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pure, semi-solid cocoa mass
a sweetener with fewer calories than sugar and an almost-zero glycemic index
solid butter extracted from cocoa beans
The Origin of Perfect Fit Chocolate
First, some background on me, and why I decided to make my own chocolate.
I went on the keto diet two years ago, but not for the usual health and weight loss reasons. I really just wanted to stop falling asleep at work in the afternoon after eating chocolate all morning and having a sugar crash.
See, I had recently transitioned from a fairly active job to one that was sedentary, and I just couldn’t stay awake — so I went on the keto diet and gave up carbohydrates.
It was actually pretty easy, except for giving up chocolate. I tried the sugar alcohol and stevia chocolates. I tried the chocolates with artificial sweeteners. I hated them all.
Around the same time, I found a book in the library called “Bean to Bar Chocolate” by Megan Giller. I read it and discovered that chocolate isn’t actually all that hard to make! A few Amazon orders later, I was making it myself. At first I tried making it with sugar, but I wouldn’t eat it. Then I started experimenting with artificial sweeteners, and the results were horrible.
Imagine throwing away pounds of chocolate!
I thought about giving up until I found a chocolate ingredient supplier who sold allulose. Allulose is a naturally-occurring sugar that people can’t metabolize. So it’s sweet, but your body just gets rid of it. I started making chocolate with it, and the results were wonderful. I’d finally found the chocolate I wanted. I started making chocolate with different beans from all around the globe, from the Ivory Coast to the Dominican Republic. I soon had so much chocolate that I was giving it away. To my surprise, people were telling me that it was good enough that they would pay for it.
So, Perfect Fit Chocolate was born!
My first bar is called Socolata. It’s a 65% cacao dark chocolate made in my home in Raleigh, NC. It contains cocoa liquor (also called cocoa mass), allulose, and cocoa butter. It tastes a little stronger than a 65% dark chocolate made with regular sugar, because allulose isn’t quite as sweet as regular sugar. I sincerely hope you enjoy it.
Is Socolata just for people on special diets?
One of the great things about Socolata is that it simply tastes like great chocolate. When you taste it, what you’re getting are the flavors of the cocoa bean: hints of spices, floral notes, and a wonderful earthiness. You can eat this chocolate just because you love the taste. And you’ll keep coming back for more.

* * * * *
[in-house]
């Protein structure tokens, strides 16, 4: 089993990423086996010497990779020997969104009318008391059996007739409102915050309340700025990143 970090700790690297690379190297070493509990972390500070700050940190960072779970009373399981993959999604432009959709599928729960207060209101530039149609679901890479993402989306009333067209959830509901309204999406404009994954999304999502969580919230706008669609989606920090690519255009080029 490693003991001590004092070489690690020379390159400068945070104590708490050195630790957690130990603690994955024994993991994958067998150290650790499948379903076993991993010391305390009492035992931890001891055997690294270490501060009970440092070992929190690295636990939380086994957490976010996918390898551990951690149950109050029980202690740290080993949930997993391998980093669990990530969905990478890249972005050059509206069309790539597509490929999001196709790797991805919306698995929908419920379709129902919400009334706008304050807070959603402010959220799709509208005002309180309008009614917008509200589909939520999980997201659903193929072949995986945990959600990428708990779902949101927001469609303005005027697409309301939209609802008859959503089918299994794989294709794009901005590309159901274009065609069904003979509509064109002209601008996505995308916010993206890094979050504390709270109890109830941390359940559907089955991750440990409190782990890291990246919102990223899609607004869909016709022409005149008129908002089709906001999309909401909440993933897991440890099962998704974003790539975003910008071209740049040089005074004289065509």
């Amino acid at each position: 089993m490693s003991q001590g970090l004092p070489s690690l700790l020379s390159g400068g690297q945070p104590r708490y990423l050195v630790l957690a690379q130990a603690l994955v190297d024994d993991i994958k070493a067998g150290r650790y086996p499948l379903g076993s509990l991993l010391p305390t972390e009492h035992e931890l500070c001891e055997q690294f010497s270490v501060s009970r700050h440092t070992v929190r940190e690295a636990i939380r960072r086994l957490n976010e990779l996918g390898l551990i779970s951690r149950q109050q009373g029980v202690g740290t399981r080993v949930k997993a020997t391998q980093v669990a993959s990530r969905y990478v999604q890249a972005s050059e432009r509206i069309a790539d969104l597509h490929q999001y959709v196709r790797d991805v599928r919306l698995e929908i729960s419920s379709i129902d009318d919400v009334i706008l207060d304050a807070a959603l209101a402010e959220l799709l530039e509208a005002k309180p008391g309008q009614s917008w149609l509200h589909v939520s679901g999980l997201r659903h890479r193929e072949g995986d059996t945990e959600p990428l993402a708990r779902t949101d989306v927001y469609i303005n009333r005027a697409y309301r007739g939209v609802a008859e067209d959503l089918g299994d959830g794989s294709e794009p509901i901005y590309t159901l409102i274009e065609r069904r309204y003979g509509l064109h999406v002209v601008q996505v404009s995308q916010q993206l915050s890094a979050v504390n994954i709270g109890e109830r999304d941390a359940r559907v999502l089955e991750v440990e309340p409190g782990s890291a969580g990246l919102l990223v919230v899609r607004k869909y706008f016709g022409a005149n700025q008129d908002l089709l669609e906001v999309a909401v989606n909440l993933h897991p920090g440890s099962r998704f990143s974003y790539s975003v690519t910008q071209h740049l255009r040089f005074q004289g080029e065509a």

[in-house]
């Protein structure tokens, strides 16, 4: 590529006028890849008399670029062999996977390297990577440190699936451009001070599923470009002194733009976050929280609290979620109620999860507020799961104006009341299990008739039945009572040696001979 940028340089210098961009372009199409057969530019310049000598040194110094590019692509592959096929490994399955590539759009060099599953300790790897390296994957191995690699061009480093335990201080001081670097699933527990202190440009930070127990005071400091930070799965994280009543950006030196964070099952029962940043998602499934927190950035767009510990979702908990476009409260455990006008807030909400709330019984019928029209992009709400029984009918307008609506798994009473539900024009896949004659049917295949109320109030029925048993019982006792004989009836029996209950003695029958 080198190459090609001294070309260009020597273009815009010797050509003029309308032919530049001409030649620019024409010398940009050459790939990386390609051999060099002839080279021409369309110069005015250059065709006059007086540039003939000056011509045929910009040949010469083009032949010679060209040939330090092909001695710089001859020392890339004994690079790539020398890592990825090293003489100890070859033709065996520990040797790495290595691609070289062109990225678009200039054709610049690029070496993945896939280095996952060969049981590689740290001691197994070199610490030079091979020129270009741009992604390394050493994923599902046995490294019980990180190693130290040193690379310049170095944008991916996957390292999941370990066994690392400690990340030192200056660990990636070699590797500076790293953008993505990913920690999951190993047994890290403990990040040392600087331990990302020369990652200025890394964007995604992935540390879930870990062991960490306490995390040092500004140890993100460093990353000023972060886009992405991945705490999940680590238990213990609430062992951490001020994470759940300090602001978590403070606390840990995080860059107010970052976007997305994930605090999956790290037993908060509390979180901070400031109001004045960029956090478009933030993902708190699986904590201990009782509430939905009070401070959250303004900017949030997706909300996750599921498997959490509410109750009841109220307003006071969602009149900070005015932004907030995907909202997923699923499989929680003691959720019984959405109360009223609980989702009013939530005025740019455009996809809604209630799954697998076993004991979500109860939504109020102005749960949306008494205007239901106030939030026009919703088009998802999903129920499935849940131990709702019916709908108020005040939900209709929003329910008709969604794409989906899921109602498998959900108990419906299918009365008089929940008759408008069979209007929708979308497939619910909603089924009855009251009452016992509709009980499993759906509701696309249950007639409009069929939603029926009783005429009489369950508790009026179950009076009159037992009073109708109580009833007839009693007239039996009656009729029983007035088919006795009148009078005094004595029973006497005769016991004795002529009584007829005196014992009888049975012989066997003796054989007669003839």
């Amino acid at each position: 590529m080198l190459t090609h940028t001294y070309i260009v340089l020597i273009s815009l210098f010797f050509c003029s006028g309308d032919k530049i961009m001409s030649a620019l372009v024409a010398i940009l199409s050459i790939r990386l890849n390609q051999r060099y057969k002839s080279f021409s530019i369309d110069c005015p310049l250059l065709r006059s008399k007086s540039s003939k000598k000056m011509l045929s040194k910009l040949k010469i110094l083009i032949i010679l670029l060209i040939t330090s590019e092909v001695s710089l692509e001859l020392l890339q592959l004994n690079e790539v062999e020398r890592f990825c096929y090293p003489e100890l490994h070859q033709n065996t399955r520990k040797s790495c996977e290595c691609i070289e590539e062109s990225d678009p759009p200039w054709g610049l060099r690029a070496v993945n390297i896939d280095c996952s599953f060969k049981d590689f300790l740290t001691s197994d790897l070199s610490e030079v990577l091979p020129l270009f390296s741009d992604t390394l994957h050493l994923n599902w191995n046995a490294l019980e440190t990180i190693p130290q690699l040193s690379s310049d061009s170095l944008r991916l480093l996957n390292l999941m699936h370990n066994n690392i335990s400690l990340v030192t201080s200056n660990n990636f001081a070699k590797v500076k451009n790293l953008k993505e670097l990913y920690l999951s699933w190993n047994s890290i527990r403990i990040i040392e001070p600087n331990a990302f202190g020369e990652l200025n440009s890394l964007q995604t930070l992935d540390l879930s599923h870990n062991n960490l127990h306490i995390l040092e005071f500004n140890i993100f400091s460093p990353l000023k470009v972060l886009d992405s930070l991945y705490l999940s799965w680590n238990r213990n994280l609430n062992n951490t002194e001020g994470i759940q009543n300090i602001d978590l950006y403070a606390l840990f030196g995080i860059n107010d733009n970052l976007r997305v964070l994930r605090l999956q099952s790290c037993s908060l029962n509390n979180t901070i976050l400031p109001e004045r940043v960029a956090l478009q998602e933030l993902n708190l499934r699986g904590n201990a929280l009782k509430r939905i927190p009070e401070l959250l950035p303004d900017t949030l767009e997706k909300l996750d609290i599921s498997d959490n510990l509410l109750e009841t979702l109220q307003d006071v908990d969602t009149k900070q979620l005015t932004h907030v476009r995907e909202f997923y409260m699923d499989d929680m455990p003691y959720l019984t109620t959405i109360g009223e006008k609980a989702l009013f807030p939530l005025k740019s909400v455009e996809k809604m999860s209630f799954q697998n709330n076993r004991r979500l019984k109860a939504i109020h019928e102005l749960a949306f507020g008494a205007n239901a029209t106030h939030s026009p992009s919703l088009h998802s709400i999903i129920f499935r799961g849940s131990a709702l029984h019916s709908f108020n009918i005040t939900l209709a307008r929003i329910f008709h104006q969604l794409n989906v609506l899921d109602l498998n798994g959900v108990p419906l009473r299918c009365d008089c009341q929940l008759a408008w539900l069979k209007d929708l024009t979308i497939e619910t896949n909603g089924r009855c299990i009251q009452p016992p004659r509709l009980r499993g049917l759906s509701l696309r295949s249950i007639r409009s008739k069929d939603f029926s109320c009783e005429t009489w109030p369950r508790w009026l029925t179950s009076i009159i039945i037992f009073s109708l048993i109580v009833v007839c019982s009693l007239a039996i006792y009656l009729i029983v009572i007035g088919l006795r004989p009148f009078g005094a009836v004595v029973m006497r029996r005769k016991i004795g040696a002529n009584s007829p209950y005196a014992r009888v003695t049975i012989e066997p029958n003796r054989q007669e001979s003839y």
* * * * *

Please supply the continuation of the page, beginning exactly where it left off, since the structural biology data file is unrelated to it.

How it's made
Well, first you start with love and passion. Those don’t show up on the ingredients label, but they are there.
The first step is to buy raw cocoa beans.
They don’t look like anything special, mostly like weird almonds. I experimented by ordering beans from all over the world and found that the different locations, based on climate and elevation, resulted in amazing differences in flavors.
Roast the beans.
Cocoa beans come from cocoa pods which grow on trees typically found in hot, rainy tropical areas. During the harvest, the pods are opened up, releasing the beans. Then, they’re roasted to create that delicious chocolatey flavor. Roasting the beans is a wonderful experience. Each time, my whole house smells like brownies.
Then the beans are cracked and winnowed.
As the beans are cracked, even more chocolate aroma is released. The cracked beans are passed through a winnower that uses air to separate the bean from the husk. That also blows even more chocolate aroma around the house (making chocolate is an constant treat to the senses, especially the nose). Then you take the cracked beans, the allulose, and some additional cocoa butter and process (conch) it in a melanger to make molten chocolate.
Next comes processing.
After the beans are cracked and winnowed, they are crushed with a melanger that typically has granite wheels and a granite base. Everything that is passed between the wheels and base gets crushed. Then, the crushed chocolate is conched, so that the cocoa butter is distributed evenly within the chocolate. This process also makes the chocolate smooth.The friction from the conching heats the molten chocolate to 140F. After 18 hours, the chocolate is finished conching.
Then, in a process called tempering, the chocolate is cooled to 93F, seeded with a special form of cocoa butter that contains only the type of crystals I want in the final chocolate, and then poured into molds.Then into the fridge for at least 30 minutes to jump start the crystallization process.
Did you know that chocolate is firm and cracks when you bite it because the cocoa butter has crystallized?
Finally, taste testing!
The last part of making the chocolate is the most important: taste testing. You invite people to enjoy and share in the wonderful delight that is chocolate. At this step, it’s easy to see why the cocoa bean’s genus is named Theobroma.
Literally translated: Food of the Gods!